The Microsoft article "Queries take a longer time to finish running when the size of the TokenAndPermUserStore cache grows in SQL Server 2005" (support.microsoft.com/kb/927396) goes into detail about this more insidious problem, but essentially the TokenAndPermUserStore cache maintains the security token types LoginToken, TokenPerm, UserToken, SecContextToken, and TokenAccessResult—and many TokenAccessResult entries that have the 65535 ID.
Not unlike an actual query plan, the cached entry here is intended to speed up security checks each time a given query runs. And just as each ad hoc query creates a new query plan and places it into the procedure cache, it inserts a new entry for the TokenAndPermUserStore cache, as well. On a system with reuses query plans effectively, this cache would be as large as only a few megabytes, making each new lookup fast and efficient. But on a 64-bit system with lots of ad hoc or dynamic SQL queries, this cache can grow to hundreds of megabytes in size.
As the cache grows in size, the time it takes to check the permissions of anything with a 65535 ID takes longer and longer to complete. The most noticeable symptom is that everything slows down and timeouts might occur. The overall CPU usage on the SQL Server system will generally appear to be on par with normal workloads, but less work overall will be getting done. You'll most likely see an increase in the SOS_SCHEDULER_YIELD wait type, too. You might have experienced these symptoms, but I bet you haven't attributed them to the TokenAndPermUserStore—you probably hadn't heard of it before!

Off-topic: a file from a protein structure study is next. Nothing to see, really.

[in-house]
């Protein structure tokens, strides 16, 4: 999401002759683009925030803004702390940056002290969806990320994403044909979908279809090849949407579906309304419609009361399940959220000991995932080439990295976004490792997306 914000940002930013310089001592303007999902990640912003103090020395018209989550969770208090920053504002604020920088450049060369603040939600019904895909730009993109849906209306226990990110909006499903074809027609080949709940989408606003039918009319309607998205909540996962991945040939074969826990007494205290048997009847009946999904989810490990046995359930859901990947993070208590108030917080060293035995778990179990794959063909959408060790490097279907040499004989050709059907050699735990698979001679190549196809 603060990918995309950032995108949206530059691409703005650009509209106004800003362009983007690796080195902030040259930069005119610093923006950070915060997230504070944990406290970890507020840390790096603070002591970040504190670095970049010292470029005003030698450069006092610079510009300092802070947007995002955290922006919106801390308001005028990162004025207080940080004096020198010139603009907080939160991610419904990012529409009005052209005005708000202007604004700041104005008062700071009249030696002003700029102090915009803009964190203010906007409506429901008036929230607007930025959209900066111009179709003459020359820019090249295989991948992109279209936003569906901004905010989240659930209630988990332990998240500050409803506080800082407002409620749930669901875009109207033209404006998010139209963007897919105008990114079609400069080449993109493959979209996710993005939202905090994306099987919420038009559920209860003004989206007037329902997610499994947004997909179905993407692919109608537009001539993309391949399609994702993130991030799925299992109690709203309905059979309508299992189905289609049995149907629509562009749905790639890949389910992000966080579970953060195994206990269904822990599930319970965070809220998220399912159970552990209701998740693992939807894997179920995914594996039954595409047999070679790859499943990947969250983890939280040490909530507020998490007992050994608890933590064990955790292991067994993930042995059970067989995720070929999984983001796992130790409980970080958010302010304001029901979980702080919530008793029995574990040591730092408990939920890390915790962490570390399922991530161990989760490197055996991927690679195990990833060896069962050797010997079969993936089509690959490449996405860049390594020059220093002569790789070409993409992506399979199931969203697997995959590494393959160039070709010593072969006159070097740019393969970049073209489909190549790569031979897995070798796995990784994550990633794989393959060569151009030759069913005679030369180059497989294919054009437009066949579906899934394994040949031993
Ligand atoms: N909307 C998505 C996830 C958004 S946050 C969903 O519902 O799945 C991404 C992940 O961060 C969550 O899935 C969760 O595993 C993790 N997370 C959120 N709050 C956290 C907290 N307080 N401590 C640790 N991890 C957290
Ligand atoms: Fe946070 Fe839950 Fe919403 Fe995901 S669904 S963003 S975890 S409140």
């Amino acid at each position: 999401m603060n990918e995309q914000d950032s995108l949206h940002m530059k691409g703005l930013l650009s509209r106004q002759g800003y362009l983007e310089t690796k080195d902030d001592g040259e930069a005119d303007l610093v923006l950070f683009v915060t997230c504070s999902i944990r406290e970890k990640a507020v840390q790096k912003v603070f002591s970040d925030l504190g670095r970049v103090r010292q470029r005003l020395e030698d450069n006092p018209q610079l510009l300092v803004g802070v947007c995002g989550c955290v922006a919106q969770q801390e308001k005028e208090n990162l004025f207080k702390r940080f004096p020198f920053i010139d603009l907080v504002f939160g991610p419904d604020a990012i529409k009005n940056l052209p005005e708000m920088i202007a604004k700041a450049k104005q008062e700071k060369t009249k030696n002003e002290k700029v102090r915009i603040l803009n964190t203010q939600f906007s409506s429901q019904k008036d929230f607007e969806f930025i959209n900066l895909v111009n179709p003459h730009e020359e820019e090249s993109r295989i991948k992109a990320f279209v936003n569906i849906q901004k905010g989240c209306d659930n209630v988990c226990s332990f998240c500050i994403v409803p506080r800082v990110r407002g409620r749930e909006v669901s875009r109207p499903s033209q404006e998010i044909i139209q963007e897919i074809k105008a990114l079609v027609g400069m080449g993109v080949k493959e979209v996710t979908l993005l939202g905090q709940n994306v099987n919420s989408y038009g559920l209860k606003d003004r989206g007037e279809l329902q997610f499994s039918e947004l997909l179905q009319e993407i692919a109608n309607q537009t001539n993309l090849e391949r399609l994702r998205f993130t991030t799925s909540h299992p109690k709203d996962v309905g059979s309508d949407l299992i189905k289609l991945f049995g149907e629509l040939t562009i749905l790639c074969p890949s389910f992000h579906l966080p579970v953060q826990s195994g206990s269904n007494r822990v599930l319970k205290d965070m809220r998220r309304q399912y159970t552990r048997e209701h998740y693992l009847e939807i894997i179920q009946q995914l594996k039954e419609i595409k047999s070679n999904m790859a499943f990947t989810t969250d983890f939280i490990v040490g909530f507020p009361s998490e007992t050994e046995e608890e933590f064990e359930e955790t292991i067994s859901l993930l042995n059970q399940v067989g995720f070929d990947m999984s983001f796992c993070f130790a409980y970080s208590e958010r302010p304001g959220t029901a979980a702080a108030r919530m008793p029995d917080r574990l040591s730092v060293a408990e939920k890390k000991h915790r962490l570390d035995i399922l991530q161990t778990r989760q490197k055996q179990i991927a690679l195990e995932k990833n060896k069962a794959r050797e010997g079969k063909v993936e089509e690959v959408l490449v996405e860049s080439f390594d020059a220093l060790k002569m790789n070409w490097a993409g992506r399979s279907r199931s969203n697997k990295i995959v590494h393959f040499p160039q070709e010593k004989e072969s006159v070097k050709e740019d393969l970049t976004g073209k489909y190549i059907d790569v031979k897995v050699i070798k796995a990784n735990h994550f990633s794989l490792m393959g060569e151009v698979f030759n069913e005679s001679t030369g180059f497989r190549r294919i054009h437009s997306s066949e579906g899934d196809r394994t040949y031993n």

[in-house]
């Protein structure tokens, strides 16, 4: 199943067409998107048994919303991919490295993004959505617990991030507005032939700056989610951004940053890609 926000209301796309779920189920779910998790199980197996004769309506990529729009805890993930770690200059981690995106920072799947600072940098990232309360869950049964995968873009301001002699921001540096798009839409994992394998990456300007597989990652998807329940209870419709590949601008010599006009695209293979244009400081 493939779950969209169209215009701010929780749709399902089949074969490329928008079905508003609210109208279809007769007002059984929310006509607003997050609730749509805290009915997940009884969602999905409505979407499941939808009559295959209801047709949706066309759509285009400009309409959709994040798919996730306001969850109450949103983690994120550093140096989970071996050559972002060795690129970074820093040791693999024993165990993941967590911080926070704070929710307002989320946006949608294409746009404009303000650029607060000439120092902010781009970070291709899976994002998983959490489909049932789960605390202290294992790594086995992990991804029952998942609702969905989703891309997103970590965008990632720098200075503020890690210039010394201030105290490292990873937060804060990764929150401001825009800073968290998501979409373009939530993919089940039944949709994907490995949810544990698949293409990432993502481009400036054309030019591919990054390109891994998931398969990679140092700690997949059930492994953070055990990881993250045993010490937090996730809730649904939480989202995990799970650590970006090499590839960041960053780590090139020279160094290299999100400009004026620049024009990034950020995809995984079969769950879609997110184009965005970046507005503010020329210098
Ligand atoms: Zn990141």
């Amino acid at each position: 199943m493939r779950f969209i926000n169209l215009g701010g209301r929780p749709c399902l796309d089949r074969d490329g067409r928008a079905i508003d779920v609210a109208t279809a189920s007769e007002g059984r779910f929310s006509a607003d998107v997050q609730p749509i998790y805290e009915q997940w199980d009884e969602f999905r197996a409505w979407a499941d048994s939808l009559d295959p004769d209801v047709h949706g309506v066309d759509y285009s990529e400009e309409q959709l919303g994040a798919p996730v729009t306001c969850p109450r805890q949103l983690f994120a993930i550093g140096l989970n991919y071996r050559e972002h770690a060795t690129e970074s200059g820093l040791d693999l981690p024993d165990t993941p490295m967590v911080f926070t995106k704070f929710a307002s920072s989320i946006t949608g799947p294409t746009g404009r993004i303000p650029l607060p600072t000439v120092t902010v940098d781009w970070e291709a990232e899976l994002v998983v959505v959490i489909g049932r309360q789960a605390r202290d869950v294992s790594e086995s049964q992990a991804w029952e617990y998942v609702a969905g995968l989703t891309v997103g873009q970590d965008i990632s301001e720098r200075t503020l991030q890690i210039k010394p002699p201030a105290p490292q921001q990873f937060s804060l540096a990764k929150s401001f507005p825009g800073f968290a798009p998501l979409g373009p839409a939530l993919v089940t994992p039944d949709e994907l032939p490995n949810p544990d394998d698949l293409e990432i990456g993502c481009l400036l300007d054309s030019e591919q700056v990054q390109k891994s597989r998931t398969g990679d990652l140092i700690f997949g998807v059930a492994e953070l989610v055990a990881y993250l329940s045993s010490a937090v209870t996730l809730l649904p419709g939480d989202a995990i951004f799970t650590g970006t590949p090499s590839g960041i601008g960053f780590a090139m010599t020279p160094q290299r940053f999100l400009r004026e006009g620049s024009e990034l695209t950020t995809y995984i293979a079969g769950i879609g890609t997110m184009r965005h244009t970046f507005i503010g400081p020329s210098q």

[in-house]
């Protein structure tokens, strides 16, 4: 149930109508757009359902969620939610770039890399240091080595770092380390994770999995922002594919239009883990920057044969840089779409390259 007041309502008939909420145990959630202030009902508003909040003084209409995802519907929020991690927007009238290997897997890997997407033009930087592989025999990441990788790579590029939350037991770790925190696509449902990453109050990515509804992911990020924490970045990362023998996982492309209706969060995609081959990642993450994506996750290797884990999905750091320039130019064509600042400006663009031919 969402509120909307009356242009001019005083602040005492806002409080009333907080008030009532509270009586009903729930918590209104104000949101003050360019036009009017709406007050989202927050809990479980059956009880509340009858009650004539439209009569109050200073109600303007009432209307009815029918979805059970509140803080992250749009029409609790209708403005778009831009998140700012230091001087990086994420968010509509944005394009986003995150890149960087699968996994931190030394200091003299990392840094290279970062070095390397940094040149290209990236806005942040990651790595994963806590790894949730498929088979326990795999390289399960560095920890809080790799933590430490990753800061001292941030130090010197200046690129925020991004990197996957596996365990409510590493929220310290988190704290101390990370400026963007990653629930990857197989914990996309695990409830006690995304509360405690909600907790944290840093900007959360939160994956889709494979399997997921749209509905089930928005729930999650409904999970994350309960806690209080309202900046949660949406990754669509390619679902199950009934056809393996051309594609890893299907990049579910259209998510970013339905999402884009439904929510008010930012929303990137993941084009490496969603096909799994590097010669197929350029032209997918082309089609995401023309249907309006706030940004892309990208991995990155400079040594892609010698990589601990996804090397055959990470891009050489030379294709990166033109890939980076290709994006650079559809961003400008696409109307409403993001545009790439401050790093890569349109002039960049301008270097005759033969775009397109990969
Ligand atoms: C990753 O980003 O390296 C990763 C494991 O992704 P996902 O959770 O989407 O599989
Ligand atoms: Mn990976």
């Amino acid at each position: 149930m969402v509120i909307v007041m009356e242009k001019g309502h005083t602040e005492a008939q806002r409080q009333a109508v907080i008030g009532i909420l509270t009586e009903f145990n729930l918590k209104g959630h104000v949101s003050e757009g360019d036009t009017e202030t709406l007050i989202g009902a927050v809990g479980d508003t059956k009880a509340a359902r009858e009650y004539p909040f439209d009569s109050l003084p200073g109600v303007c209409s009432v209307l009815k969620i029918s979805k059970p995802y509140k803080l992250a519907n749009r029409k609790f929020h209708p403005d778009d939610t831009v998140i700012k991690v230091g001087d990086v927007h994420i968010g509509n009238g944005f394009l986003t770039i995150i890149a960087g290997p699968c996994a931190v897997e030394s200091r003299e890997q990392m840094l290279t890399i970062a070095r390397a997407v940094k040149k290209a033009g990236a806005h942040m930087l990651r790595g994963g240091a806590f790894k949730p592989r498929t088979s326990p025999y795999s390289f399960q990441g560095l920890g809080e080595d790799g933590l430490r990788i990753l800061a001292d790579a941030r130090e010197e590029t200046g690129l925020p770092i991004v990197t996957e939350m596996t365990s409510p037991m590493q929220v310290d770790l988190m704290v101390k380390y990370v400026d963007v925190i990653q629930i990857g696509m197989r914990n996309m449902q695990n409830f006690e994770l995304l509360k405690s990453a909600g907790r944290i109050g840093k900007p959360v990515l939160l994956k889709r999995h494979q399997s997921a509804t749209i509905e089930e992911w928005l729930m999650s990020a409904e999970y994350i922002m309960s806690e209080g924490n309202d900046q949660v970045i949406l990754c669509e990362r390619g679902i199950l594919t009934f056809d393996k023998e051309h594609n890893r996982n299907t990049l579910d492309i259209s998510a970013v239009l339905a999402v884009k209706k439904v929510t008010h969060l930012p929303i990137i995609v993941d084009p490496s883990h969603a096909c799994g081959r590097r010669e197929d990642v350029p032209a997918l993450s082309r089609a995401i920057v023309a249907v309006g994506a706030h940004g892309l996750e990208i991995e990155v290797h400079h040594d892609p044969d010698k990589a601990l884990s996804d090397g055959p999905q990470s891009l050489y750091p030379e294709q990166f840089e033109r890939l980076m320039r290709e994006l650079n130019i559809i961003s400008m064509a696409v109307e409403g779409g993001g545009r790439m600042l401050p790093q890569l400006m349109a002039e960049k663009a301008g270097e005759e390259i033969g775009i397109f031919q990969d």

How do you know whether you're a victim of this problem? That determination is fairly simple. The following query shows you the amount of memory that the TokenAndPermUserStore cache is consuming:
WHERE \\[name\\] = 'TokenAndPermUserStore'
As far as the size the cache can reach before problems start manifesting themselves, that can depend on several factors. But, generally, if it's under 10MB, you should be fine. I'd start getting concerned between 10MB and 50MB. If the amount of consumed memory is over 50MB, you're probably affected by this problem. And, obviously, the higher the level, the worse your problems will be.
This problem is most prevalent on SQL Server 2005, particularly prior to SP3. SP2 introduced some changes to help with the situation, and SP3 added further fixes. But neither service pack completely eliminated the problem (although SP3 let you adjust the amount of memory that the TokenAndPermUserStore can use).
I know many of you are using SQL Server 2005 with service packs ranging from SP1 to SP3, and combined with heavy use of ad hoc SQL, you're prone to these problems. So, do yourself a favor and read through the aforementioned articles and check your system to see where you stand. You might be surprised to find that this problem has been affecting you all along, and you never knew it